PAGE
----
Humanity evolves together and no one is free of responsibility for the rectification of the world: “There is no difference between people, between the black and white and the yellow, between the wise and the foolish. They are all equal, and each is obligated (Ashlag, Global and Local Spiritualities.).”

Ashlag stressed that every ethnic group in a society must be treated equally to maintain peace, lest resentments lead to violence when those who profit from war play on the inequalities in society to foment conflict. Further, argued Ashlag, every nation must serve the whole world, since the wellbeing of world and nation are inescapably intertwined.

Ashlag wrote that the messianic society would have at its core education towards other-centredness where the greatest human wisdom on “sharing with the other” would be housed in a vast library. The houses of justice would not give out punishments but rather rewards, and citizens would wear badges showing their accomplishments in serving the community. The citizenry would in fact compete in serving others, and even endanger themselves in feats of altruistic daring-do. Those who act in a self-interested manner lose social status, and if they do something concretely wrong they are sent to the house of justice. There they do not receive punishment, though, but some benefit that aims at healing and empowering them. “Every defendant comes out of the house of justice with some profit.” (Ashlag, On World Peace).

Justice is entirely restorative, and extreme cases are sent to houses of healing and treated with appropriate therapy. Everyone is assigned mandatory work hours based on their capacity, with the stronger working more: everyone is rewarded for their level of effort, not the quantity of their work. In addition to mandatory work people are encourage to add volunteer work according to their taste and capacity.

Ashlag felt that revolutionary changes should be made slowly and without violence, and with the attitude of taking what is in the world and refining it, rather than of destroying or eliminating things. He criticised “false repairers of the world” for this destructive attitude, arguing that everything in both nature and human culture has a divinely ordained value and simply needs to be refined; “it is well known that in the beginning God did not finish Creation but left it for us to perfect.” Although Ashlag argued that Utopia would need to ground its values in religion to succeed, and envisioned the whole world ultimately adopting a purified Judaism, he also argued against eliminating other religions through any means whatsoever: “God allows every nation to keep its religious customs that were received by its sages; each people according to its preferences and spirit.”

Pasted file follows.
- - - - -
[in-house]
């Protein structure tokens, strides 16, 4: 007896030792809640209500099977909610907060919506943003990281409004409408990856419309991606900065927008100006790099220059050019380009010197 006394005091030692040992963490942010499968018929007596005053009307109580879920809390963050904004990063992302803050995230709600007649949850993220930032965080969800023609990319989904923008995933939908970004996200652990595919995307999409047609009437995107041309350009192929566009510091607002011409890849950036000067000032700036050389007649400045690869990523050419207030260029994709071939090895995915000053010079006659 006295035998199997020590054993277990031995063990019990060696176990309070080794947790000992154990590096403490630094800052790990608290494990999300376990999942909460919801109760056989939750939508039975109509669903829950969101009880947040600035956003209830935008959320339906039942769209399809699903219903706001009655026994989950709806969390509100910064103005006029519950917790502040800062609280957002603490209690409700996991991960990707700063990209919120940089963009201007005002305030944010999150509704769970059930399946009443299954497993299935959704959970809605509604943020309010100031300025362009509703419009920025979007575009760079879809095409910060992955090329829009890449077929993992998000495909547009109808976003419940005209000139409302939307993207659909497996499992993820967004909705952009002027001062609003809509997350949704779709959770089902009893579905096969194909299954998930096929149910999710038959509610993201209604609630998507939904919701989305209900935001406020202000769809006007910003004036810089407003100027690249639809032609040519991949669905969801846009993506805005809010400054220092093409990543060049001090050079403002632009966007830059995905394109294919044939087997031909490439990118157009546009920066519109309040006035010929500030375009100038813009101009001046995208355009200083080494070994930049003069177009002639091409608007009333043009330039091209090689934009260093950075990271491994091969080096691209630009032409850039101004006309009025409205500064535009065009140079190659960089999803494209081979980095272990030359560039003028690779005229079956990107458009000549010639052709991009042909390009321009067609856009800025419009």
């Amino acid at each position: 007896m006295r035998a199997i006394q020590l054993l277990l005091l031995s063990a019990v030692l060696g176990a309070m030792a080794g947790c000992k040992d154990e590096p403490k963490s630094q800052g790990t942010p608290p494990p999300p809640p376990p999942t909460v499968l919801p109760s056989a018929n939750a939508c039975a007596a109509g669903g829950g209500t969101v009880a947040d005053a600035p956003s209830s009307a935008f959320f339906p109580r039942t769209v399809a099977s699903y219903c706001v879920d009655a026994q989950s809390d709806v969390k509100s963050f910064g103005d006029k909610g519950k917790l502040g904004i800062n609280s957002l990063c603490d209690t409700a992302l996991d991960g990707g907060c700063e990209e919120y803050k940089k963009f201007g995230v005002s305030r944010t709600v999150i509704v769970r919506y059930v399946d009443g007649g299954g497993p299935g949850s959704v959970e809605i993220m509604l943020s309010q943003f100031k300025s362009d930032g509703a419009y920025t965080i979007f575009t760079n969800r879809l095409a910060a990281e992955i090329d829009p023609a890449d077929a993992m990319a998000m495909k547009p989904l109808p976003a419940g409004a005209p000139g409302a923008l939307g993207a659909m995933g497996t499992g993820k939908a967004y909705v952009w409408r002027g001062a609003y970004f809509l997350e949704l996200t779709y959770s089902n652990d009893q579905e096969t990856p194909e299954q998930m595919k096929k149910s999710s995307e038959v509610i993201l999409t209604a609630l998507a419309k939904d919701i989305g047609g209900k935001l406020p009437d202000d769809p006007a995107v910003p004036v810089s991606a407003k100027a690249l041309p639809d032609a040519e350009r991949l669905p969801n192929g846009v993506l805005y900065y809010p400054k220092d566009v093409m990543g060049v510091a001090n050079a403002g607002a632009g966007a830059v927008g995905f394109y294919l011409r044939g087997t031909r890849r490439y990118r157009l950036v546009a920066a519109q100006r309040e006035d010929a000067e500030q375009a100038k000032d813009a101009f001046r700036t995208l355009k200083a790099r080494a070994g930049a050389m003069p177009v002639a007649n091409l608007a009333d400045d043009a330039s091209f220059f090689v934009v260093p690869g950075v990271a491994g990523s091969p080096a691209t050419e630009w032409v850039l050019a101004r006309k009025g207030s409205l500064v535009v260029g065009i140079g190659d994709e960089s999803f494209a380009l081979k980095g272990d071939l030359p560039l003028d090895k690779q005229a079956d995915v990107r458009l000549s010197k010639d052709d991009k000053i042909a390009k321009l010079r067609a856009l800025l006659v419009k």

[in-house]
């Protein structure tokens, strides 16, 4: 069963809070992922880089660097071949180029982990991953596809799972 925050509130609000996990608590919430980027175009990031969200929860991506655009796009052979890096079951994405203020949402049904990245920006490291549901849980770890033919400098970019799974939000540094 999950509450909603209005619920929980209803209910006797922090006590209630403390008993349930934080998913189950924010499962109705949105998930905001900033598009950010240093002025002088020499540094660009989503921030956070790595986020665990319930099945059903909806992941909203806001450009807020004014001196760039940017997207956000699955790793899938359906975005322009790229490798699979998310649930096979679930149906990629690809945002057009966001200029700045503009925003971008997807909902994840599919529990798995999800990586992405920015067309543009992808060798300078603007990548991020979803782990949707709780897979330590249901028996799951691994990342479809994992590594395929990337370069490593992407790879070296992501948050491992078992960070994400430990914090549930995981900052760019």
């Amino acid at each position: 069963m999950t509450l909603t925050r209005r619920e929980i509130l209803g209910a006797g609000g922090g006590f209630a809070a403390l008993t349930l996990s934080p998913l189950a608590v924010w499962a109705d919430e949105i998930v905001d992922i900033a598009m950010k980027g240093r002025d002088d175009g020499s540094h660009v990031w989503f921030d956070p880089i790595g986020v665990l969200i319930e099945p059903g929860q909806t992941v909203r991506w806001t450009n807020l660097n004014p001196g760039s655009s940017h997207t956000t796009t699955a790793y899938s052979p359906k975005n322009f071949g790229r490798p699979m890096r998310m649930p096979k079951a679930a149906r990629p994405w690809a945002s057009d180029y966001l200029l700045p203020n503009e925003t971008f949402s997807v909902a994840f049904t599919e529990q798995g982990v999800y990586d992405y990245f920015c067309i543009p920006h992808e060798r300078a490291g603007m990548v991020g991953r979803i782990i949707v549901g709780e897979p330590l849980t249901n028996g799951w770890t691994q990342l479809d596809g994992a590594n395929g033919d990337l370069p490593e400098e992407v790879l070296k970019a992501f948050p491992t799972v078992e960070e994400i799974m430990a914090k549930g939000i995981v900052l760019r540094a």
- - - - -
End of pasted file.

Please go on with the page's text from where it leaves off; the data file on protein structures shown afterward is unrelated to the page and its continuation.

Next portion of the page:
Ashlag critiqued the forceful elimination of private property (though he called the abandonment of private property “our most exalted concept”). Ashlag also wrote that he disagreed with the attempt of some radicals to destroy religion and nationalism. He argued that the religious and the nationalists be resisted only when they directly fight against revolutionary change, but otherwise harassment against them is “crime and evil-mindedness”. Ashlag asserted that nationalism should be embraced and refined, until in the messianic future it could be “completely uprooted and fought against”. He conceded that religion and nationalism had presented “the most terrible opposition” to the revolutionary programs, “according to the nature they have received from the bourgeoisie”. He also supported the maintenance of national and ethnic identities, and offered the interesting halachic midrash that “every country has it’s own ideas and ancestral heritage, some important and some less, and the prohibition against murder applies to all of them” (i.e. ethnocide, the destruction of a culture, is halachically forbidden as a violation of the commandment against murder).

With Tamares and Ashlag, we arrive at two visionary Orthodox Rabbis, one an anti-Zionist and one a radical utopian Zionist. At this point we should take a step back to look at early responses to Zionism in the Jewish community, from a time before it became a new Orthodoxy itself. I’ll pursue that in my next essay.